To clarify, this site will be dealing with all matters of interest, not just things pertaining to LaFayette. Most of what you read here will be regarding the city of LaFayette or the pitiful excuse for a county that somehow manages to keep LaFayette contained inside its borders. The current cityoflafayettega.com domain may eventually be supplemented with something related to the county or perhaps another name that binds it less to a specific geographical area. Regardless of domain, occasional postings may wander off the local news path and touch on anything else regarded as interesting.

How fitting then that the first post be about the county rather than the city.

Next Tuesday the citizens of Walker County (or the geriatric dozen who care anyway) will wander to their local polling stations for a primary vote. The most heated of the matters up for vote in this primary is deciding who will be the next sole commissioner of glorious and historical Walker County Georgia. Well, technically to decide who will be theĀ Republican candidate for commissioner, but really the Republican candidate is all but guaranteed the job in November.

The two Republican candidates are Bebe Heiskell, county commissioner since 2001, and a gentleman named Andy Hames, of Hames Industrial Corp. Hames isn’t that well known within the county, Googling his name finds very little besides reports about the current election and a complaint from 3 years ago that says he misled someone about a house they bought. Most people who have met him describe him as being a nice guy if not somewhat country and backwoods. But even with his lack of renown and any perceived negative aspects of his personality, Mr. Hames has one huge advantage coming into the election:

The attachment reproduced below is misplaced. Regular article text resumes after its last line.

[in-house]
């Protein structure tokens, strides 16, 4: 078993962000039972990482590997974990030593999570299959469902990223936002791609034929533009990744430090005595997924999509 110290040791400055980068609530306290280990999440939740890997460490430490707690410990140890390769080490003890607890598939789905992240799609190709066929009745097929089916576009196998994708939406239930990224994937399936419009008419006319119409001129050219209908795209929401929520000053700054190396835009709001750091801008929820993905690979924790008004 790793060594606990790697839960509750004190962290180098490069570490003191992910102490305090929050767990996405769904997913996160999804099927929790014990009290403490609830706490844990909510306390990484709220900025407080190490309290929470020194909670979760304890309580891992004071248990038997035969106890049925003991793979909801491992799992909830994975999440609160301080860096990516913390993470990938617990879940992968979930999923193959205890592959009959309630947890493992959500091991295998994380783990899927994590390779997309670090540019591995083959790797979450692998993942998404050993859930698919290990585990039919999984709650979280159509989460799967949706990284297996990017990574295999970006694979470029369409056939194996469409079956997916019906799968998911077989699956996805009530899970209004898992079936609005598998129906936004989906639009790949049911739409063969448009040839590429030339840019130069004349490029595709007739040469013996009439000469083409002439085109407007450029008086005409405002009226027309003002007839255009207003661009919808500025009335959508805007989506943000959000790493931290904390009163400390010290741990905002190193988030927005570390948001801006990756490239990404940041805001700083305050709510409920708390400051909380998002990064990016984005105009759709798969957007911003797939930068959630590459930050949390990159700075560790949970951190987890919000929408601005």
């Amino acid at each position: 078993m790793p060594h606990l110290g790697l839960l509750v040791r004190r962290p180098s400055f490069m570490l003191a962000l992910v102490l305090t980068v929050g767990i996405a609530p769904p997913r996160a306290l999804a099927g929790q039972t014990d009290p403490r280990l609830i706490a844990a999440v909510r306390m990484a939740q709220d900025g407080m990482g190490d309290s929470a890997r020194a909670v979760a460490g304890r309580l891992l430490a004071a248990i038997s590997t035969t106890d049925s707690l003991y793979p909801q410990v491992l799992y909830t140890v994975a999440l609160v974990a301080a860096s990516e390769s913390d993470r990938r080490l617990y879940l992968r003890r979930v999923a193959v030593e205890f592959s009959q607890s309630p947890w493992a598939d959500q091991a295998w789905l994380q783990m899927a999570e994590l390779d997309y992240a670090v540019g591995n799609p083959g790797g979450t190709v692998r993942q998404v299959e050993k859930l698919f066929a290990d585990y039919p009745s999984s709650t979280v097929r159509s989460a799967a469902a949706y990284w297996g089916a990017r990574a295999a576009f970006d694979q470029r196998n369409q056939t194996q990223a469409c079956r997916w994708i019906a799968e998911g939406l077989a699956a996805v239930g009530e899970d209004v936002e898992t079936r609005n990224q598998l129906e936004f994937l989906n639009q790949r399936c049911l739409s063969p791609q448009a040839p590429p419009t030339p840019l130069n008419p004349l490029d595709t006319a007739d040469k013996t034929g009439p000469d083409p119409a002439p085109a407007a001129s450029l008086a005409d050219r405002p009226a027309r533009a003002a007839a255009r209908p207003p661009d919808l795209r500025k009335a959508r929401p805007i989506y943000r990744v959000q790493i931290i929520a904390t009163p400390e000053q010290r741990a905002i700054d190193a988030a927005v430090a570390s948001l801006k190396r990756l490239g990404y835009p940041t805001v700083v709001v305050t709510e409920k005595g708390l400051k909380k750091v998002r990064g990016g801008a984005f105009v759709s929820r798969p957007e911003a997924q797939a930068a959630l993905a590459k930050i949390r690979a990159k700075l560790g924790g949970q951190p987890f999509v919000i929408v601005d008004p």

He isn’t Bebe Heiskell.

In the nearly 8 years since Heiskell beat Buddy Chapman to become the county’s first female chief executive (and as her official bio duly notes, first female sole commissioner in the state and the county’s first Republican anything ever), the citizens have watched her spend millions upon millions of dollars for building museums that never open due to lack of staff, business perks for companies that didn’t stick around long enough to use them, and replacement or duplicate government facilities in a community that is neither the county’s seat or its geographic center. In that same time hundreds of businesses have failed or moved out of the county and government services for most local citizens have gotten markedly worse. In the last year alone Walker’s unemployment rate hasĀ risen by 342% while neighboring Whitfield (the next worse increase) rose by only 77%.

The county’s voters are beginning to notice the complete lack of anything coming out of the millions in property and SPLOST taxes paid over the last eight years of Bebe’s reign. And we will now go on record publicly to predict that Bebe Heiskell will lose the primary election next Tuesday.

Wait, wait.. What? Bebe lose? How is this? How can a woman with at least 30 years experience within the county’s government lost to a guy who never before had a government job? And why make such a bold prediction, especially within the first real posting on a new Web site attempting to have itself taken seriously?

08 Election 1This is based on pure observation. An observation readers can make as well. As you drive around beautiful historic Walker County, pay attention to the roadside election signs. The number of signs is divided pretty equally between Heiskell and Hames, and the Heiskell signs are really huge and impressive, most requiring two sandbags to keep upright. But pay closer attention, and notice not the number or size of the signs but their location. Andy Hames signs are in yards all over the county, popping up like daffodils in March. Bebe Heiskell signs are not in yards for the most part but in intersections, highway right-of-ways, forestry service access road entrances, and abandoned lots.